Publication Title: Cook County News-Herald, The
Source: Chronicling America [US Library of Congress]
Country/State of Publication: Minnesota, United States
Page 1 [Newspaper Page] — The Cook County news-herald. — 10 January 1917

NEWS-ETTES OF GRAND MARAIS AND VICINITY Jottings Heard About Town of Things of General Interest to Local Readers The Toftey & Co. store is being wired for electric lights. Mr. and Mrs. A. M. Anderson left Sunday for a visit in Duluth. C. G. Stubstad left for a business visit in Duluth last Sunday noon. Rev. P. 0. Hanson will fill the pul­ pit in the Lutheran church Sunday. School opened again last Tuesday morning after a two weeks vacation. Miss May Carter returned to Du­ luth Friday, where she is attending the State Normal. The adjourned annaul meeting of the county board is in session at the court house today. The Norwegian Ladies' Aid will meet with Mrs. Ed. Nunstedt Thurs­ day afternoon, Jan. 18. Hartley M. Holte returned to his school at Blackberry, Minn., last Fri­ day morning on the Liberty after spending the holidays at home. Miss Inga Jackson and Thelma Woods left for Duluth the Str. Li­ berty Friday morning, where they are attending business college. Road Engineer Hugh...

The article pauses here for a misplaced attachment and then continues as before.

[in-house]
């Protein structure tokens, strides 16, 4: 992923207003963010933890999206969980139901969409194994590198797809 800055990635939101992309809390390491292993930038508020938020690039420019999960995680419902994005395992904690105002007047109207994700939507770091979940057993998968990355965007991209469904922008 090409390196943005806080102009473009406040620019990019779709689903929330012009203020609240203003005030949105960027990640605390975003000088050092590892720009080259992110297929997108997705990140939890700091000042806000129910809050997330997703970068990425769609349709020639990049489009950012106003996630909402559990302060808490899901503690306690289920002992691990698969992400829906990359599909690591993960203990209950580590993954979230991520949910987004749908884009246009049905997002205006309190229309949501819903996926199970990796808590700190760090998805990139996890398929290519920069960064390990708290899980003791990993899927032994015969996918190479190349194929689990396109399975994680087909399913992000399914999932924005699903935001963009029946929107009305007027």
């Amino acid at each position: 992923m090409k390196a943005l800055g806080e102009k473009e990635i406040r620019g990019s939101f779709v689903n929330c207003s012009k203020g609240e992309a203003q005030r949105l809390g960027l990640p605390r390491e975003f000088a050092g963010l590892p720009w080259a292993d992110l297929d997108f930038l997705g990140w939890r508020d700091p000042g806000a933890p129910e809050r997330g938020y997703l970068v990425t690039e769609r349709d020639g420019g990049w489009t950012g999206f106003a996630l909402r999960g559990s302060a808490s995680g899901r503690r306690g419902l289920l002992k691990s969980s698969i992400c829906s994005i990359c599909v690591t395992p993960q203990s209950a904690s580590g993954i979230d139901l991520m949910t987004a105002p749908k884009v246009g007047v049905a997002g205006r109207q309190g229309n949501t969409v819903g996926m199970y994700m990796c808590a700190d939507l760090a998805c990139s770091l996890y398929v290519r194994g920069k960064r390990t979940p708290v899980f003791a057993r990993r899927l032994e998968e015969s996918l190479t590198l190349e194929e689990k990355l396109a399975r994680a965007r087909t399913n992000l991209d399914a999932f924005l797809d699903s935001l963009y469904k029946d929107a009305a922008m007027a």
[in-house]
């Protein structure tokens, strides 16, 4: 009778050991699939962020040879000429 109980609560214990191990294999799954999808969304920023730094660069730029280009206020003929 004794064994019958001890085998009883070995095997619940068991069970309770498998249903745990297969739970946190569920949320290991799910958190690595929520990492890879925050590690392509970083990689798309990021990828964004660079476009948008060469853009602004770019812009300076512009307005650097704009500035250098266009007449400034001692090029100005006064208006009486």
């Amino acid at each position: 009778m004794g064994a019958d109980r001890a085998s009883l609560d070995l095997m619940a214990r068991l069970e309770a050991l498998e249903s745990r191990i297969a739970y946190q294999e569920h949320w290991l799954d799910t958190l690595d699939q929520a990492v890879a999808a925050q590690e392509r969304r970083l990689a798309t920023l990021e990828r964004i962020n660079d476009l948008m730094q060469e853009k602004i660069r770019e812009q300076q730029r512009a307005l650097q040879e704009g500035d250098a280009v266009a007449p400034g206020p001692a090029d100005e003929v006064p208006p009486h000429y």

Publication Title: Cook County News-Herald, The
Source: Chronicling America [US Library of Congress]
Country/State of Publication: Minnesota, United States
Page 2 [Newspaper Page] — The Cook County news-herald. — 10 January 1917